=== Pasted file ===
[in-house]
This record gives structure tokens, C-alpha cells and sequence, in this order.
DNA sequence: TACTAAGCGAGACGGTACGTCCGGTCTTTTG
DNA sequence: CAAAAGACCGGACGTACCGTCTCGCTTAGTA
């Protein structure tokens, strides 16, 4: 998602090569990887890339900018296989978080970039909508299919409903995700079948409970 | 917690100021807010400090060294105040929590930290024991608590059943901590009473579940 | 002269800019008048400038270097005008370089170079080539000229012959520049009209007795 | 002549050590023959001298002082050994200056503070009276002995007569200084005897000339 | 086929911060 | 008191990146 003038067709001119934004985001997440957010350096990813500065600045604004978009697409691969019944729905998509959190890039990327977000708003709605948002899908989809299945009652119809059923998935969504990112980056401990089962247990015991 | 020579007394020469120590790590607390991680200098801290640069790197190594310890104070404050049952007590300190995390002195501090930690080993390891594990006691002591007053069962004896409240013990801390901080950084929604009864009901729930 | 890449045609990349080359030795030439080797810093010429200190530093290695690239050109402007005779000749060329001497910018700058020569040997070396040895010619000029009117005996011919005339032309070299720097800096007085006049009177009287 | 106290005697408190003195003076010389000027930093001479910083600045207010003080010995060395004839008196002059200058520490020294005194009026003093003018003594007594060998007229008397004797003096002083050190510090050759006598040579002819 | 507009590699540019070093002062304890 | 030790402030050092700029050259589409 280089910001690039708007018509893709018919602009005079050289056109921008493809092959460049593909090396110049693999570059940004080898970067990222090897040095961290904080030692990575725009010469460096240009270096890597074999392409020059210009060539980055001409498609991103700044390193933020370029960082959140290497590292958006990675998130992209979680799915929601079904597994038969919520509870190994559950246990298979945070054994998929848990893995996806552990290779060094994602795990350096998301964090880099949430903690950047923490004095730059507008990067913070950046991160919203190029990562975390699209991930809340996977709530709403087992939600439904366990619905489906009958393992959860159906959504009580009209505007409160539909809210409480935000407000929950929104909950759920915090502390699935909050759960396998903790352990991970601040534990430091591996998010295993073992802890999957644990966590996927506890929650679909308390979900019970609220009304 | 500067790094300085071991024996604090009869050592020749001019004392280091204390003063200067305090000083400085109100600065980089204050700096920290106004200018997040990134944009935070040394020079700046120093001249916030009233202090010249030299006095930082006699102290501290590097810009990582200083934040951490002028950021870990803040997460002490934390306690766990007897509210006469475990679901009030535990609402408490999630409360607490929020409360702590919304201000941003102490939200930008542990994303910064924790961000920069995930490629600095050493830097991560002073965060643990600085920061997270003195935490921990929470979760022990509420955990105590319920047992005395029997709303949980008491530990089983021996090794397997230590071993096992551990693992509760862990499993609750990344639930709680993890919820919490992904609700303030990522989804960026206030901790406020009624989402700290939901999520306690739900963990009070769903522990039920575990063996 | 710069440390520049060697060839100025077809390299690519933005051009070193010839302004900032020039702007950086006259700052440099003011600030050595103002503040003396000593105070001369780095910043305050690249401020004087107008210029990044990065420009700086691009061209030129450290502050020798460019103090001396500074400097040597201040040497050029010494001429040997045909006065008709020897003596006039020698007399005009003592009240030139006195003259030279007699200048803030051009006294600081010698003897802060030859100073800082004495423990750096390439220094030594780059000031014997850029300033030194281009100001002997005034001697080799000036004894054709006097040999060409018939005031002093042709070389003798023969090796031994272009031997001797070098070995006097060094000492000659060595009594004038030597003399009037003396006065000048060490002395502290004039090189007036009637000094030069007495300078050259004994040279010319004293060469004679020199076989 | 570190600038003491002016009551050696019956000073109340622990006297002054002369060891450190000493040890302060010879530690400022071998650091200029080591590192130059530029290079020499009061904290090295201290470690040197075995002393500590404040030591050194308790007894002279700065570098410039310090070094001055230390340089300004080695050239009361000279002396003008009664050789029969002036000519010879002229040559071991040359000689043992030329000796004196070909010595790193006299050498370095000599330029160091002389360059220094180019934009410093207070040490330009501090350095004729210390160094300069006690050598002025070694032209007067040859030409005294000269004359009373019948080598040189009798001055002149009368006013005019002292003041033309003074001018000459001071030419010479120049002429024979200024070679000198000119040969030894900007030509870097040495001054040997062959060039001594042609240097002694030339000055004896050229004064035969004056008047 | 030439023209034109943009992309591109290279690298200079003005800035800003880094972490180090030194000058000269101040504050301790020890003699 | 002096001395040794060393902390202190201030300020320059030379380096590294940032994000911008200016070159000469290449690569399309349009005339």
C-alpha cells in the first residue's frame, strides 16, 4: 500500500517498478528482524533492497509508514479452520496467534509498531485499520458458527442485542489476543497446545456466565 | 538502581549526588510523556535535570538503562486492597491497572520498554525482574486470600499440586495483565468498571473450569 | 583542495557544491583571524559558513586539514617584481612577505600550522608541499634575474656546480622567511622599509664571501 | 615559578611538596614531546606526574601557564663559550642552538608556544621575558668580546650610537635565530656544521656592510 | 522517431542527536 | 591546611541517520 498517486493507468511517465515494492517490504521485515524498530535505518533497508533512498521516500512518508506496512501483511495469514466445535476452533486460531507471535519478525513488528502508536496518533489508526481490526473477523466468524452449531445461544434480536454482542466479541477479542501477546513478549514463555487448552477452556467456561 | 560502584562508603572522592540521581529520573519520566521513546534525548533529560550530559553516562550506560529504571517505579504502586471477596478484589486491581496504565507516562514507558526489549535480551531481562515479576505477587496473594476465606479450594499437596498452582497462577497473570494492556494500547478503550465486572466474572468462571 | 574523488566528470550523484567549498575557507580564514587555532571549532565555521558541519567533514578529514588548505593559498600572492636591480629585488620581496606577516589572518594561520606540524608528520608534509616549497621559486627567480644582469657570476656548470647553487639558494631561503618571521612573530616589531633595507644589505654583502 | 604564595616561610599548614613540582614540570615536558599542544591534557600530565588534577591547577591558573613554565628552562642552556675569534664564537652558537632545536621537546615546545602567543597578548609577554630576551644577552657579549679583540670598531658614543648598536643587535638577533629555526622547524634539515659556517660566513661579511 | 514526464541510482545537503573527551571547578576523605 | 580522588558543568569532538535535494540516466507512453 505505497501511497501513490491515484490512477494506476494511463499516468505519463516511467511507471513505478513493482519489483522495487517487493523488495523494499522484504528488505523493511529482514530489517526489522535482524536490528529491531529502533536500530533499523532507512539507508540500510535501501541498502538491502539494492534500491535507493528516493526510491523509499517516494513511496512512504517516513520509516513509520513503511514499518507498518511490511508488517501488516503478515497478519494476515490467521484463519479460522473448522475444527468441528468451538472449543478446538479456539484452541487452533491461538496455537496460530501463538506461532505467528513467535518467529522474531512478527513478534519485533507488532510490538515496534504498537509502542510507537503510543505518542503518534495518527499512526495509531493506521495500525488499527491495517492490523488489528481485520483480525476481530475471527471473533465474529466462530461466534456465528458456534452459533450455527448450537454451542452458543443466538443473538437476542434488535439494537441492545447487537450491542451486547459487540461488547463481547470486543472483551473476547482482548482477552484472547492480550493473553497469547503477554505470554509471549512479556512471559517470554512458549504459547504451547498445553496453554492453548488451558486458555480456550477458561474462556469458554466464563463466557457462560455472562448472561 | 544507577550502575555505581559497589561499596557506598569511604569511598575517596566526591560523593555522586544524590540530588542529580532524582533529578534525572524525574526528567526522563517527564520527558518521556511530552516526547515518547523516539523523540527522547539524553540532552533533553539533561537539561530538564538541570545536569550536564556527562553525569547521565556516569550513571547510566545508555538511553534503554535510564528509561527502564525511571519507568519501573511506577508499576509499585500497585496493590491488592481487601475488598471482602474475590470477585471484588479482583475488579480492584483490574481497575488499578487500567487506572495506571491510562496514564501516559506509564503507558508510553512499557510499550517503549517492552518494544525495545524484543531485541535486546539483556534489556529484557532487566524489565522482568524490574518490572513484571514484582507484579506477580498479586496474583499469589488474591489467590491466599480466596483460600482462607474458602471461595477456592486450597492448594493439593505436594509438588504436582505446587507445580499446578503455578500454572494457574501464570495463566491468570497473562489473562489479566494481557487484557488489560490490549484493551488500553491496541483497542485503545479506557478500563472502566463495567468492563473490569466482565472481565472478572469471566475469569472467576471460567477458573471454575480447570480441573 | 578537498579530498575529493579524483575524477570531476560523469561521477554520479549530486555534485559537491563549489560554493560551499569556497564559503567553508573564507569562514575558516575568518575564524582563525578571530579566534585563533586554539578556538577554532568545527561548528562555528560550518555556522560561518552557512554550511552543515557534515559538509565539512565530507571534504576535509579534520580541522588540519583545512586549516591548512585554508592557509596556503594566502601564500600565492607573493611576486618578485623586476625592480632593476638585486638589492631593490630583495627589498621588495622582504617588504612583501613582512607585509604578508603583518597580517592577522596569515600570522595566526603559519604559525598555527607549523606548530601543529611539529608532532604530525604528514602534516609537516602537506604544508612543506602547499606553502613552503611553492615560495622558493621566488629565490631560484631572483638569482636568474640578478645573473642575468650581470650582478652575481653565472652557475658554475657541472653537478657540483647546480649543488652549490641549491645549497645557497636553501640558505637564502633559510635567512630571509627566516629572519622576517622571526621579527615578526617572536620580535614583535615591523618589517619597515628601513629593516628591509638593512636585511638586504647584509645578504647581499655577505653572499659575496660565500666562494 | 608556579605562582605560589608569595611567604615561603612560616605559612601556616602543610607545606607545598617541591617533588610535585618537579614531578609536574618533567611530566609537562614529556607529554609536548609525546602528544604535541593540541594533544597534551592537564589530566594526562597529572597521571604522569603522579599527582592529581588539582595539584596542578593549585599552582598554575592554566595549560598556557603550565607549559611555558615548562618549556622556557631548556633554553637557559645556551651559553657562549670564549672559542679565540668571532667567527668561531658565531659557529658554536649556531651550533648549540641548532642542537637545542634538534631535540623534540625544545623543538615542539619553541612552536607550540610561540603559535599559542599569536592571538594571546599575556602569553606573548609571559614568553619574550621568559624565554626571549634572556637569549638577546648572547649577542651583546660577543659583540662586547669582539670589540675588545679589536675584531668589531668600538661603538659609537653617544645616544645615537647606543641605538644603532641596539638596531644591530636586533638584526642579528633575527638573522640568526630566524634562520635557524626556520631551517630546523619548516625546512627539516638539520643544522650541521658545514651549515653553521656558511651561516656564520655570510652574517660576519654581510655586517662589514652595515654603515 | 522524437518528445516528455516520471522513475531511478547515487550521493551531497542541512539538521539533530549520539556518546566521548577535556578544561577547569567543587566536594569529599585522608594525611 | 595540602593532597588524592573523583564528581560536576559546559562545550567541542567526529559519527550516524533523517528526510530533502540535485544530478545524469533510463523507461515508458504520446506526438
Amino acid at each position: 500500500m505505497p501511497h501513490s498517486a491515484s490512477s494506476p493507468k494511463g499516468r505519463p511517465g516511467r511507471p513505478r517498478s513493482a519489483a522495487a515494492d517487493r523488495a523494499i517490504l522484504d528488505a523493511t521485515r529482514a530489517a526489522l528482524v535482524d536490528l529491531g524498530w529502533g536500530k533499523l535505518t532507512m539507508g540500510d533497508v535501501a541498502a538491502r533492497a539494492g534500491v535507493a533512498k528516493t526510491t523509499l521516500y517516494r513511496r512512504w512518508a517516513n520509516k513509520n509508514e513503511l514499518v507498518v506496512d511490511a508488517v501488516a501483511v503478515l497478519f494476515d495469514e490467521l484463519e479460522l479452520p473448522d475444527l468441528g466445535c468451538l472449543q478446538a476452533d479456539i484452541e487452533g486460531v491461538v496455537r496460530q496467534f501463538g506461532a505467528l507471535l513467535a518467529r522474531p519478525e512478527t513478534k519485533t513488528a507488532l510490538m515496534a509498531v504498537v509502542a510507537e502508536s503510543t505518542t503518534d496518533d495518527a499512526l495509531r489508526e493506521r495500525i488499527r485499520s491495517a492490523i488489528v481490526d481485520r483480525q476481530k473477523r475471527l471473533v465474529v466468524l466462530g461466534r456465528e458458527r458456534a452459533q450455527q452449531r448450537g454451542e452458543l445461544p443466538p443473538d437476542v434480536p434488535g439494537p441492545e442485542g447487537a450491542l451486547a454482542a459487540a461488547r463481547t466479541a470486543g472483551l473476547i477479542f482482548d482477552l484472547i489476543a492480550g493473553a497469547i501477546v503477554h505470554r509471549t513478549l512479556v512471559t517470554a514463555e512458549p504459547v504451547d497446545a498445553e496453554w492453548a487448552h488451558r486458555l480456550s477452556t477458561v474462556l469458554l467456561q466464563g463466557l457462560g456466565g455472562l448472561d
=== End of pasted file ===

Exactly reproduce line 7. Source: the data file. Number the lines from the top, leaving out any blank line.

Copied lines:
Amino acid at each position: 500500500m505505497p501511497h501513490s498517486a491515484s490512477s494506476p493507468k494511463g499516468r505519463p511517465g516511467r511507471p513505478r517498478s513493482a519489483a522495487a515494492d517487493r523488495a523494499i517490504l522484504d528488505a523493511t521485515r529482514a530489517a526489522l528482524v535482524d536490528l529491531g524498530w529502533g536500530k533499523l535505518t532507512m539507508g540500510d533497508v535501501a541498502a538491502r533492497a539494492g534500491v535507493a533512498k528516493t526510491t523509499l521516500y517516494r513511496r512512504w512518508a517516513n520509516k513509520n509508514e513503511l514499518v507498518v506496512d511490511a508488517v501488516a501483511v503478515l497478519f494476515d495469514e490467521l484463519e479460522l479452520p473448522d475444527l468441528g466445535c468451538l472449543q478446538a476452533d479456539i484452541e487452533g486460531v491461538v496455537r496460530q496467534f501463538g506461532a505467528l507471535l513467535a518467529r522474531p519478525e512478527t513478534k519485533t513488528a507488532l510490538m515496534a509498531v504498537v509502542a510507537e502508536s503510543t505518542t503518534d496518533d495518527a499512526l495509531r489508526e493506521r495500525i488499527r485499520s491495517a492490523i488489528v481490526d481485520r483480525q476481530k473477523r475471527l471473533v465474529v466468524l466462530g461466534r456465528e458458527r458456534a452459533q450455527q452449531r448450537g454451542e452458543l445461544p443466538p443473538d437476542v434480536p434488535g439494537p441492545e442485542g447487537a450491542l451486547a454482542a459487540a461488547r463481547t466479541a470486543g472483551l473476547i477479542f482482548d482477552l484472547i489476543a492480550g493473553a497469547i501477546v503477554h505470554r509471549t513478549l512479556v512471559t517470554a514463555e512458549p504459547v504451547d497446545a498445553e496453554w492453548a487448552h488451558r486458555l480456550s477452556t477458561v474462556l469458554l467456561q466464563g463466557l457462560g456466565g455472562l448472561d